New Study Says Stimulus Destroyed More Jobs Than It Created

In February of 2009, President Barack Obama signed into law The American Recovery and Reinvestment Act (ARRA), or “stimulus,” as it has come to be known. Since then, it has become obvious that the spending binge was a colossal failure.

First off, President Obama and his administration said that if the stimulus bill was not passed that unemployment would rise above 8%. Well, good job Mr. President, because almost immediately after the stimulus was passed, unemployment jumped to 9% and then up to 10.6% in January of 2010. Currently the national average is 9%, still well above what we were promised.

If that isn’t proof enough, a study just released by economists Timothy Conley and Bill Dupor claims that the $800 billion dollar stimulus package actually hurt the job market more than it helped. From the study:

“Our benchmark results suggest that the ARRA created/saved approximately 450 thousand state and local government jobs and destroyed/forestalled roughly one million private sector jobs…This suggests the possibility that, in absence of the ARRA, many government workers (on average relatively well-educated) would have found private-sector employment had their jobs not been saved.”

We already knew that the vast majority of the jobs created by the stimulus were union or government jobs. The union jobs were mostly construction jobs and when the project ended, so did the job. Basically the stimulus was a giant “make-work” bill. The jobs were not sustainable – when the stimulus funds ran out, the jobs disappeared. While it catered to President Obama and the Democrat’s political allies, it failed to help the private sector.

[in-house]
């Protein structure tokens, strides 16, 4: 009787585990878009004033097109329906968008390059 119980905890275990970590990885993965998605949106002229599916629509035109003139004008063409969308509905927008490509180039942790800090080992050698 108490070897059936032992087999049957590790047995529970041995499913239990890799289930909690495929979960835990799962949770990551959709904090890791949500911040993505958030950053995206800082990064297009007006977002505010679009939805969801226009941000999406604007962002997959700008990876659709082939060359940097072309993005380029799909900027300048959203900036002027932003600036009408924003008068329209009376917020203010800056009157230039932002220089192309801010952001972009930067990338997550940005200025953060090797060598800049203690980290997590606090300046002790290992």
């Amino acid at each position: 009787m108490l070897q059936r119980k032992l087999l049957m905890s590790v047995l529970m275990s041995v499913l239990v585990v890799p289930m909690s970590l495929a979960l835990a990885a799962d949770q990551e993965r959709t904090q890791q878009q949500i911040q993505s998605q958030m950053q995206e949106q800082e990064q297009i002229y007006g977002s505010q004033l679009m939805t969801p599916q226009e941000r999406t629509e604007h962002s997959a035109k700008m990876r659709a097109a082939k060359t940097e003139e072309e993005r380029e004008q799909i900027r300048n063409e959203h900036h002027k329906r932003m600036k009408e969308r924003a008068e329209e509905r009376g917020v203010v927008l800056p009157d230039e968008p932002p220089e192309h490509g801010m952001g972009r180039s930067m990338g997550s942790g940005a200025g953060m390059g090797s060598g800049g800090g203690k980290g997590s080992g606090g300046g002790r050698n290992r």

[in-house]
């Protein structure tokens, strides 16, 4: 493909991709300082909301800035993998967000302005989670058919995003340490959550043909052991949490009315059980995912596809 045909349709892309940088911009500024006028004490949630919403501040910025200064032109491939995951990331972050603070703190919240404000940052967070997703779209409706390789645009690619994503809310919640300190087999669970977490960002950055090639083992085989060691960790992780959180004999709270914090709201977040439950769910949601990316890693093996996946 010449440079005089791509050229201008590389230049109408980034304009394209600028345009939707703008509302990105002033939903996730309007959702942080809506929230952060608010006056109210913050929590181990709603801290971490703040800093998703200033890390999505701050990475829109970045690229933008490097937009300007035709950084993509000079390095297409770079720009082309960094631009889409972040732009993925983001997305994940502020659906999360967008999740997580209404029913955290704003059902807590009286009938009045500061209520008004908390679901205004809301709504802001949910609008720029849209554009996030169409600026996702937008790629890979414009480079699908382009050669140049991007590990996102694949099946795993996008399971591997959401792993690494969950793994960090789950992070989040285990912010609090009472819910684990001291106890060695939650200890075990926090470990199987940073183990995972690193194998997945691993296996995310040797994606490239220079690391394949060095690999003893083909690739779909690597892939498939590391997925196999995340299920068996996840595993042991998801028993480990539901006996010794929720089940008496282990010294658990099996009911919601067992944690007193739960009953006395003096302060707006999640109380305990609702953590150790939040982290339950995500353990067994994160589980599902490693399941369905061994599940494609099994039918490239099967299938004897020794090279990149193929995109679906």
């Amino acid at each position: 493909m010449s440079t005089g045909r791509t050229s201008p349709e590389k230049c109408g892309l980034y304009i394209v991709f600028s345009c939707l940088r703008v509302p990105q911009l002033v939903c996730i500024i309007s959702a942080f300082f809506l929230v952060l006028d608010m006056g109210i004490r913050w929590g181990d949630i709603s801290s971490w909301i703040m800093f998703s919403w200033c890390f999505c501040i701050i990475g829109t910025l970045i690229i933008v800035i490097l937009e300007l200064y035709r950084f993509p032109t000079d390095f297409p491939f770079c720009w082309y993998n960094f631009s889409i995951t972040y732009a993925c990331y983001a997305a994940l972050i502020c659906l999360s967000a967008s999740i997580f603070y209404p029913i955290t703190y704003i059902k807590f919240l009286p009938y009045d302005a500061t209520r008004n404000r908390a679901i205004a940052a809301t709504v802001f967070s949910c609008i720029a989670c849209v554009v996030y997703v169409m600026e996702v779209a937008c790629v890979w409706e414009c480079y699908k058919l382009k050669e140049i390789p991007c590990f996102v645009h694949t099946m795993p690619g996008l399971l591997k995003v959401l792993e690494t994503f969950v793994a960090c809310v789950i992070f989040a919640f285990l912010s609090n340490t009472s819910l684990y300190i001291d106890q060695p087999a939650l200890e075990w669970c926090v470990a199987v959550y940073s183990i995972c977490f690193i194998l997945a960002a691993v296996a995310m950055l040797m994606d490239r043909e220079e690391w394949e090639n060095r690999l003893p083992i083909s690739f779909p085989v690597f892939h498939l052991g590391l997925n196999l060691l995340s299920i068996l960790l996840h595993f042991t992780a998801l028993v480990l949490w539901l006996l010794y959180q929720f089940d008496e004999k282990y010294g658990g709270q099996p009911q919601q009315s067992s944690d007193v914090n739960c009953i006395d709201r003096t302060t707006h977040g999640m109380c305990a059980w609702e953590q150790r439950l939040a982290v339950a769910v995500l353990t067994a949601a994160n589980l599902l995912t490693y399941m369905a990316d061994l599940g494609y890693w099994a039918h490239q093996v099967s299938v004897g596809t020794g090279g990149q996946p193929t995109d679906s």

The most disturbing part is that some liberal economists think the stimulus was too small. If you throw $800 billion into the economy just to see what sticks – and most of it slipped – why would you want to throw additional taxpayer dollars? This is the sort of thinking that has allowed this recession to drag on. President Obama needs to admit that the stimulus did not work and find ways to actually improve our economy in a lasting – not temporary – way.

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